Coronavirus

The most well-known viral outbreak to hit the news and capture the world’s attention was SARS (Severe Acute Respiratory Syndrome), a virus originating in China in 2002, which killed 774 people in 17 countries and infected more than 8000 people worldwide. It took only a few months for it to spread around the world. Sufferers experienced flu-like symptoms such as fever, dry cough, headache, muscle aches and difficulty breathing. It had a 10% fatality rate. In 2012 another virus appeared and caused a fatal epidemic. MERS (Middle East Respiratory Syndrome) was responsible for infecting 2494 people and had a much higher mortality rate (35%), killing 858 people.

Both of these fatal epidemics were caused by coronaviruses, a family of viruses common to animals and birds. Once transmitted from animal or bird to humans they cause symptoms similar to the common cold but can cause more severe health issues such as pneumonia, respiratory failure, kidney failure and even death.

Seventeen years after SARS appeared, it is a new coronavirus (COVID-19) that is alarming world health authorities, closing borders and has so far (as of 18 Feb 2020) infected over 70,000 people and caused more than 1,710 deaths. It is believed to have originated from a wild animal and seafood market in Wuhan, China but has since spread, now appearing in at least 27 countries including Taiwan, Japan, Canada, the US, France and Australia. It has not yet reached New Zealand, but it is likely to. So far only a few people outside of China have died. Whist initially people who were infected with the new coronavirus contracted it from exposure to animals, it has now been confirmed that person-to-person transmission has occurred. Researchers think the new virus came from bats but are unsure which animal passed it on to humans. It has been suggested the virus was transmitted to humans via a snake, but it appears more likely to be a mammal.

The reported symptoms of the novel coronavirus are fever, coughing, trouble breathing or shortness of breath and pneumonia. People appear to be in a less serious condition than those people who were infected with the SARS and MERS coronaviruses, and there is a much lower death rate of approximately 2%. It appears that transmission is possible during the incubation period. Someone sick with the new virus can pass it onto another person even if they aren’t yet displaying any symptoms. It is estimated that each patient can infect two to four others, so the infectiousness of this new virus is similar to influenza.

Symptoms may appear two to fourteen days after exposure. The virus is likely to be spread in a similar manner to SARS and MERS which is through droplets when someone coughs or sneezes. It is particularly dangerous in older people, those sick with other illnesses and people with weakened immune systems. At this stage of the outbreak there is no cure, and a vaccine could be several months away.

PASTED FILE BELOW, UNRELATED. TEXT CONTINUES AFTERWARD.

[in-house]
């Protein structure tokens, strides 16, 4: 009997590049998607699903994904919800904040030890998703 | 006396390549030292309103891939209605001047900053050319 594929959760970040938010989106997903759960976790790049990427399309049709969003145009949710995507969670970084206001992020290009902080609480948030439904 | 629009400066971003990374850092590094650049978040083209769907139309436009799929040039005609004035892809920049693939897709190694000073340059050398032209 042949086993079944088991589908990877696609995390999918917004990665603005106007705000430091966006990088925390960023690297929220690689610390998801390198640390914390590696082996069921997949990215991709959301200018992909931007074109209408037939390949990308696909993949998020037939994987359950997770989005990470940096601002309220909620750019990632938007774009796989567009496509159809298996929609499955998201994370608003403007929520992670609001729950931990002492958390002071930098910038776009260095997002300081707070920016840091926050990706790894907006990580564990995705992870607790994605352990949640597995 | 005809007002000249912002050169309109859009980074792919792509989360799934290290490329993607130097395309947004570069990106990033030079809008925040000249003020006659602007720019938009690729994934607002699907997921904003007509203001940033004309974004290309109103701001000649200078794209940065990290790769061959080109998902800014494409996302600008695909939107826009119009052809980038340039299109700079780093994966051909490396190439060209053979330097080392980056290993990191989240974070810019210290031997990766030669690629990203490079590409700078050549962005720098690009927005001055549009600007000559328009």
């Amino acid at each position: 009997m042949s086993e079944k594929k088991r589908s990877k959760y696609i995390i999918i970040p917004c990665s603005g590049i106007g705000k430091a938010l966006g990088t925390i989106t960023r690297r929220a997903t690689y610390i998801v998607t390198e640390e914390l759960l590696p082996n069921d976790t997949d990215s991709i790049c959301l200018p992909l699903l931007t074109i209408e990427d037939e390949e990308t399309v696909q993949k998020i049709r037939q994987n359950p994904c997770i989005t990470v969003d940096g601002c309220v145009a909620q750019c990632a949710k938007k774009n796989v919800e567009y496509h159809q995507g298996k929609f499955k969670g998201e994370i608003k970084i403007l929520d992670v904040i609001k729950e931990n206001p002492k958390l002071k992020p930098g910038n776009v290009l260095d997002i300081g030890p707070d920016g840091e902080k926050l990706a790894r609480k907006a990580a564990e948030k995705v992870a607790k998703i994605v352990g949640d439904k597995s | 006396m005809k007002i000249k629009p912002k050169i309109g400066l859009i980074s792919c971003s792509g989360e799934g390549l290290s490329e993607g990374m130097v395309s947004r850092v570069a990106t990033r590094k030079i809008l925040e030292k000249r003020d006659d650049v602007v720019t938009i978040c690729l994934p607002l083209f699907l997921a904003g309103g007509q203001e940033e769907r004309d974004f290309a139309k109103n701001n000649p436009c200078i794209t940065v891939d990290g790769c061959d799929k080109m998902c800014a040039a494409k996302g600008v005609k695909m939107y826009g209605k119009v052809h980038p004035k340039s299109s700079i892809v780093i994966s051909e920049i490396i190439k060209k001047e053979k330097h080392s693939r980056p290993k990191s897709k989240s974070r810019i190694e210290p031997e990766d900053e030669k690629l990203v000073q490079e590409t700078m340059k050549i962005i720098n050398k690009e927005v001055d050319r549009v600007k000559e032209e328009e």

The treatment being provided to those infected is non-specific. Patients are given supportive care for their symptoms such as fluids and pain relief. Hospitalised patients may need support with their breathing.

To minimise the risk of becoming infected with or spreading the virus, it is recommended that people take the same precautions as for preventing any other virus:

  • wash hands regularly for at least 20 seconds in warm, soapy water and thoroughly dry hands (or use an alcohol-based hand sanitiser)
  • cover mouth and nose with disposable tissues or clothing when coughing or sneezing
  • don’t touch your face, stay home if sick, avoid close contact with anyone showing cold or flu symptoms
  • avoid close contact with sick farm animals or wild animals, and don’t attend public places or events if unwell.

Face masks may be useful in reducing the spread of the illness when worn by those showing signs of an acute respiratory infection or health professionals who are in close contact with unwell patients. If you decide to use a face mask it is important they are a snug fit, fully cover the mouth and nose and are worn and removed correctly.

For international travellers who fall ill within a month of their return to New Zealand, they are advised to seek medical advice. Healthline (0800 611 116) is a free medical advice phone line. The Ministry of Health advises people who are at high risk of exposure to coronavirus because they have recently travelled to Wuhan or Hubei province in China, that they should isolate themselves for 14 days after leaving Hubei province. This means avoiding any situation where you come into contact with others.

For more information visit The Ministry of Health website: https://www.health.govt.nz/our-work/diseases-and-conditions/novel-coronavirus-2019-ncov. If you need medical advice contact Healthline 0800 611 116.

This blog provides general information and discussion about medicine, health and related subjects. The information contained in the blog and in any linked mate­ri­als, are not intended nor implied to be a substitute for professional medical advice.

Comments